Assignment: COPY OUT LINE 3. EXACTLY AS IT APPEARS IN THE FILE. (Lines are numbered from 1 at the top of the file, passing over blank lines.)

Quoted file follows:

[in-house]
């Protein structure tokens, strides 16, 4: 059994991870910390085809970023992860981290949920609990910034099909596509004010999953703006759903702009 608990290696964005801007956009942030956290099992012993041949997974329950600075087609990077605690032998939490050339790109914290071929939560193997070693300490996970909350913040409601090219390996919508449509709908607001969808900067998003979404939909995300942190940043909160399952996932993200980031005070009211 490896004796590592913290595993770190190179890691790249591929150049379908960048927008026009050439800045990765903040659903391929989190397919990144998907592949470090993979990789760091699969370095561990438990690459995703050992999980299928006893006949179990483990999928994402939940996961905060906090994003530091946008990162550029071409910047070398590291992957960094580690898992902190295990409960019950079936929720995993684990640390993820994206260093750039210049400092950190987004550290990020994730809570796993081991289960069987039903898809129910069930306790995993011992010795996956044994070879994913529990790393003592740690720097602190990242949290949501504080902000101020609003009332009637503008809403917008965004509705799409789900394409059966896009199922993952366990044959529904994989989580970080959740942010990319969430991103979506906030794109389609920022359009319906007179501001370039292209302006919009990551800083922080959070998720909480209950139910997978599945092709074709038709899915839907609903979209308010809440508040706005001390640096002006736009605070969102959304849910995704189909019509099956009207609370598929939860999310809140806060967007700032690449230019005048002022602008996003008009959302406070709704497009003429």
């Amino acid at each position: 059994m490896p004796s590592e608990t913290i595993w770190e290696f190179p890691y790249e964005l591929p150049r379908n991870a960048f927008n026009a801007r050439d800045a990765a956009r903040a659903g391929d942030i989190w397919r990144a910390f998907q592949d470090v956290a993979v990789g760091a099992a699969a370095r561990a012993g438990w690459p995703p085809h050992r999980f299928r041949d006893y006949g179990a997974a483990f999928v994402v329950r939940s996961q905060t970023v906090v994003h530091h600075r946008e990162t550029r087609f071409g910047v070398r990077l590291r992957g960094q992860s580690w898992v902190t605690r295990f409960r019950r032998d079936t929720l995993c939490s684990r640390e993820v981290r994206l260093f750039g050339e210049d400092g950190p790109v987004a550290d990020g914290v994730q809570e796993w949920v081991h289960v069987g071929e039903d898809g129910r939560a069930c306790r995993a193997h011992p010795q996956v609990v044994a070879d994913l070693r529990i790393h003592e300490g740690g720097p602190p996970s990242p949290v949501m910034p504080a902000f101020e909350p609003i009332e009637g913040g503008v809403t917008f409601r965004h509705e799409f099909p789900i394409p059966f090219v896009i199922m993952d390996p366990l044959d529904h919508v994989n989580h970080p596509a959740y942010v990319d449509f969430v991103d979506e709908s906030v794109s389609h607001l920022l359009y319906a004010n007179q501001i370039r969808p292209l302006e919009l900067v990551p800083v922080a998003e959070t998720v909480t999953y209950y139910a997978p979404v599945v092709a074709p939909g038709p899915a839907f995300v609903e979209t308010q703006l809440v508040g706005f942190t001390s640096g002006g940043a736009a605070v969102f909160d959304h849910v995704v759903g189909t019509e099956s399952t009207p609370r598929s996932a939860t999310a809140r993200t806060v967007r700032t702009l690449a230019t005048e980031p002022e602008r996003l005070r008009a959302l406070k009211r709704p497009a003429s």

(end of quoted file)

């Amino acid at each position: 059994m490896p004796s590592e608990t913290i595993w770190e290696f190179p890691y790249e964005l591929p150049r379908n991870a960048f927008n026009a801007r050439d800045a990765a956009r903040a659903g391929d942030i989190w397919r990144a910390f998907q592949d470090v956290a993979v990789g760091a099992a699969a370095r561990a012993g438990w690459p995703p085809h050992r999980f299928r041949d006893y006949g179990a997974a483990f999928v994402v329950r939940s996961q905060t970023v906090v994003h530091h600075r946008e990162t550029r087609f071409g910047v070398r990077l590291r992957g960094q992860s580690w898992v902190t605690r295990f409960r019950r032998d079936t929720l995993c939490s684990r640390e993820v981290r994206l260093f750039g050339e210049d400092g950190p790109v987004a550290d990020g914290v994730q809570e796993w949920v081991h289960v069987g071929e039903d898809g129910r939560a069930c306790r995993a193997h011992p010795q996956v609990v044994a070879d994913l070693r529990i790393h003592e300490g740690g720097p602190p996970s990242p949290v949501m910034p504080a902000f101020e909350p609003i009332e009637g913040g503008v809403t917008f409601r965004h509705e799409f099909p789900i394409p059966f090219v896009i199922m993952d390996p366990l044959d529904h919508v994989n989580h970080p596509a959740y942010v990319d449509f969430v991103d979506e709908s906030v794109s389609h607001l920022l359009y319906a004010n007179q501001i370039r969808p292209l302006e919009l900067v990551p800083v922080a998003e959070t998720v909480t999953y209950y139910a997978p979404v599945v092709a074709p939909g038709p899915a839907f995300v609903e979209t308010q703006l809440v508040g706005f942190t001390s640096g002006g940043a736009a605070v969102f909160d959304h849910v995704v759903g189909t019509e099956s399952t009207p609370r598929s996932a939860t999310a809140r993200t806060v967007r700032t702009l690449a230019t005048e980031p002022e602008r996003l005070r008009a959302l406070k009211r709704p497009a003429s």